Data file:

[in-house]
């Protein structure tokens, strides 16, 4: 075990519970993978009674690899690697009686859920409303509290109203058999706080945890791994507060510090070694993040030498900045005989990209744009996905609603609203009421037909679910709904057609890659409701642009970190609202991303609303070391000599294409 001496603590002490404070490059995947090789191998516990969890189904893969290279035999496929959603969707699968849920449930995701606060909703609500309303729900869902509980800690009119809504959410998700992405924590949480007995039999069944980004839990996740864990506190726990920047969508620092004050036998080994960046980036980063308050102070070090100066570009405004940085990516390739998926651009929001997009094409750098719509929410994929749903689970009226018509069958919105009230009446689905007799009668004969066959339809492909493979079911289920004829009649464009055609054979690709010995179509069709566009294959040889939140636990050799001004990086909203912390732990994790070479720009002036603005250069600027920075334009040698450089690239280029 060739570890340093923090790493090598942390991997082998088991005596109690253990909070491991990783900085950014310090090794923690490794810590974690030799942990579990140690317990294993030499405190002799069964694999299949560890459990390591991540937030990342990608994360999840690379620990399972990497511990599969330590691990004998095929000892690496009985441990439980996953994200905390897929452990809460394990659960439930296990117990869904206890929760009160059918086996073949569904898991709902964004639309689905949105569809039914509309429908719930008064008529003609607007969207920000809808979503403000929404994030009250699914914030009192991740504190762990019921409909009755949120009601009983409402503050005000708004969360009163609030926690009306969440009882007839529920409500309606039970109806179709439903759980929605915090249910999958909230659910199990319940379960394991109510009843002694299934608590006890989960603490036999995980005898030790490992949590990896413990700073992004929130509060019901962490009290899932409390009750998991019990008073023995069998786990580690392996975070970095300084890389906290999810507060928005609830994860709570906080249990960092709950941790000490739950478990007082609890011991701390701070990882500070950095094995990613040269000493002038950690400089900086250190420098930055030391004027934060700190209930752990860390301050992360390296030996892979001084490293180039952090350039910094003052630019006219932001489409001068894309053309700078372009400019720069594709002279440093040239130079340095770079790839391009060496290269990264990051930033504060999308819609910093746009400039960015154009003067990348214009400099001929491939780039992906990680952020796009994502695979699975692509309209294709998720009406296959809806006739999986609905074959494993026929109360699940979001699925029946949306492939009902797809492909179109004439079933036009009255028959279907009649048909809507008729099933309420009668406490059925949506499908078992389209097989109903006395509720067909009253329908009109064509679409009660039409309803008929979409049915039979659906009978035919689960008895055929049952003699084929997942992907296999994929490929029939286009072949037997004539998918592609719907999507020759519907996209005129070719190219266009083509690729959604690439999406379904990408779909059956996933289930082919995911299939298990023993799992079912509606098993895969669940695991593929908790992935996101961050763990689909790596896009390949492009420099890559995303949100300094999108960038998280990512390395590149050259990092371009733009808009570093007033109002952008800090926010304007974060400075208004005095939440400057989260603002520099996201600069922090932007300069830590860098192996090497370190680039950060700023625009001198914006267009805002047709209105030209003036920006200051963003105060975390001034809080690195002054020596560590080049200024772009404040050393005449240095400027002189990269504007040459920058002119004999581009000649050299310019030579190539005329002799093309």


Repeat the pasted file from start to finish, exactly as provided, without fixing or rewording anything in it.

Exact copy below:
[in-house]
């Protein structure tokens, strides 16, 4: 075990519970993978009674690899690697009686859920409303509290109203058999706080945890791994507060510090070694993040030498900045005989990209744009996905609603609203009421037909679910709904057609890659409701642009970190609202991303609303070391000599294409 001496603590002490404070490059995947090789191998516990969890189904893969290279035999496929959603969707699968849920449930995701606060909703609500309303729900869902509980800690009119809504959410998700992405924590949480007995039999069944980004839990996740864990506190726990920047969508620092004050036998080994960046980036980063308050102070070090100066570009405004940085990516390739998926651009929001997009094409750098719509929410994929749903689970009226018509069958919105009230009446689905007799009668004969066959339809492909493979079911289920004829009649464009055609054979690709010995179509069709566009294959040889939140636990050799001004990086909203912390732990994790070479720009002036603005250069600027920075334009040698450089690239280029 060739570890340093923090790493090598942390991997082998088991005596109690253990909070491991990783900085950014310090090794923690490794810590974690030799942990579990140690317990294993030499405190002799069964694999299949560890459990390591991540937030990342990608994360999840690379620990399972990497511990599969330590691990004998095929000892690496009985441990439980996953994200905390897929452990809460394990659960439930296990117990869904206890929760009160059918086996073949569904898991709902964004639309689905949105569809039914509309429908719930008064008529003609607007969207920000809808979503403000929404994030009250699914914030009192991740504190762990019921409909009755949120009601009983409402503050005000708004969360009163609030926690009306969440009882007839529920409500309606039970109806179709439903759980929605915090249910999958909230659910199990319940379960394991109510009843002694299934608590006890989960603490036999995980005898030790490992949590990896413990700073992004929130509060019901962490009290899932409390009750998991019990008073023995069998786990580690392996975070970095300084890389906290999810507060928005609830994860709570906080249990960092709950941790000490739950478990007082609890011991701390701070990882500070950095094995990613040269000493002038950690400089900086250190420098930055030391004027934060700190209930752990860390301050992360390296030996892979001084490293180039952090350039910094003052630019006219932001489409001068894309053309700078372009400019720069594709002279440093040239130079340095770079790839391009060496290269990264990051930033504060999308819609910093746009400039960015154009003067990348214009400099001929491939780039992906990680952020796009994502695979699975692509309209294709998720009406296959809806006739999986609905074959494993026929109360699940979001699925029946949306492939009902797809492909179109004439079933036009009255028959279907009649048909809507008729099933309420009668406490059925949506499908078992389209097989109903006395509720067909009253329908009109064509679409009660039409309803008929979409049915039979659906009978035919689960008895055929049952003699084929997942992907296999994929490929029939286009072949037997004539998918592609719907999507020759519907996209005129070719190219266009083509690729959604690439999406379904990408779909059956996933289930082919995911299939298990023993799992079912509606098993895969669940695991593929908790992935996101961050763990689909790596896009390949492009420099890559995303949100300094999108960038998280990512390395590149050259990092371009733009808009570093007033109002952008800090926010304007974060400075208004005095939440400057989260603002520099996201600069922090932007300069830590860098192996090497370190680039950060700023625009001198914006267009805002047709209105030209003036920006200051963003105060975390001034809080690195002054020596560590080049200024772009404040050393005449240095400027002189990269504007040459920058002119004999581009000649050299310019030579190539005329002799093309």